REG OMAN Naranji Maharaj-1641480181323
Naranji Maharaj with his entire family in Muscat. Image Credit: Supplied

Muscat: Even when he is in India, in his traditionally built home in Porbandar, Naranji Maharaj, ensures that his namesake shop in Muscat doesn’t change the signature quality and taste that he so painstakingly introduced. Maharaj made freelance cooking a thing 56 years before it actually made inroads in the mainstream.

He arrived in Muscat from Mumbai on a steam ship in 1966, and it wasn’t until four years later the late Sultan Qaboos took reins and brought in the period of Renaissance.

At that time, very few Indians had moved to Oman. Those who did were mostly Gujaratis. Seeing his natives in a foreign country, Naranji realised the potential of what his cooking skills could get him.

On special occasions in the 1970s, these families had Naranji as the special kitchen master, to whip up traditional goodies. Encouraged by the feedback, he started the Naranji Maharaj business in 1978 that sold special Indians sweets and snacks. The flagship store, which resembles a bustling Indian bazaar, saw a footfall that has only been growing.

COVID-19 impact

COVID-19 did impact the business but home deliveries to patrons and regular customers continued, whenever it was allowed. Such is the popularity of his snacks and sweets that it offered many in Oman a sense of normalcy even during the abnormal COVID-19 times.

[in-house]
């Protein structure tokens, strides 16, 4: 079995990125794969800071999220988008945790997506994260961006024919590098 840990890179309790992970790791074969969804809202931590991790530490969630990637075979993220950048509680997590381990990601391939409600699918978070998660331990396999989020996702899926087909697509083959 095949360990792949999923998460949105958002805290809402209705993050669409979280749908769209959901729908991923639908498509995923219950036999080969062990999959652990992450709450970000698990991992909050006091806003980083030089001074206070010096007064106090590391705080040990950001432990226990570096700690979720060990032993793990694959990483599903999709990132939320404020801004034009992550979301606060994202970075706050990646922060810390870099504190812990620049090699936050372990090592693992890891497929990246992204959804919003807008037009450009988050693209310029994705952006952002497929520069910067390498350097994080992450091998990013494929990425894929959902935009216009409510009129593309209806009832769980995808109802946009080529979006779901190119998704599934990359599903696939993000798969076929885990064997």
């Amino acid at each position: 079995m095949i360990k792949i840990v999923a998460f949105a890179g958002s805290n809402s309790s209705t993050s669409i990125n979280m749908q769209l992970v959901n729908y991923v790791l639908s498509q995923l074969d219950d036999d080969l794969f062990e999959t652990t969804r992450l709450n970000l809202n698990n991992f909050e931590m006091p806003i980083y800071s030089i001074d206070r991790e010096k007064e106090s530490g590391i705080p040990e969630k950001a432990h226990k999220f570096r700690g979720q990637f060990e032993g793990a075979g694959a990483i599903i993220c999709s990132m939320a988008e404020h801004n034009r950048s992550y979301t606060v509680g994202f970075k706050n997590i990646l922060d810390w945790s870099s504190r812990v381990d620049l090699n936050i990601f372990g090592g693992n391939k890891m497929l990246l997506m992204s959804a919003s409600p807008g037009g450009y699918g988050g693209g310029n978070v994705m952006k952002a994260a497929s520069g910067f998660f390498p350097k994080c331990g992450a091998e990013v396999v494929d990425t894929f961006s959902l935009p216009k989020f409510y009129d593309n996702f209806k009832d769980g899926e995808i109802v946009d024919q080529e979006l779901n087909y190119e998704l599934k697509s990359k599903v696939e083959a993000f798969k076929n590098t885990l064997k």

Naranji did not get a chance to go to college or university. That instilled in him the drive to provide the best possible education to his two sons. Today, his eldest son Alkesh Joshi is a chartered accountant and is a partner with EY. He has been working in Oman for the past 20 years and has worked for EY for the last 16 years. The second son works in a senior position with a leading pharmaceutical company in Oman.

“When I started my first outlet, there were only three employees, including me. The working hours in those years were not definite and it would typically go on way past midnight with an early start at 6 in the morning.”

Charity was always an integral part of Naranji’s life and living. Anybody from Gujarat or Mumbai coming to Muscat, in need of food, would come to Naranji’s outlet in old Ruwi area where they would be given free food for as long as they wanted. This tradition is followed even today, and he is very keen on using part of the proceeds for charity. “I was also very particular about the education of my staff’s kids and would donate money for their welfare and studies.”

“Today both my sons are settled in Muscat and it is a dream come true for me to continue to stay as a family in Oman as well as in India. I come from Porbandar, Gujarat and that is where I have built a small house for me to live and spend the retirement years. I have retained my ancestral agricultural land in Porbandar where I indulge in small-scale seasonal farming.”

Pillar in his life

His wife Manjula would help him not just to run the kitchen with her expertise in cooking but also manage efficiently the support areas. “Hospitality is a very labour intensive business and during the year there are periods when the demand for the products is very high such as festival time and weekends. During such periods, I have had to rely heavily on my wife’s support, who would efficiently handle those busy phases. I would say that 50 per cent of the credit for what I have created should go to the contributions of my wife.”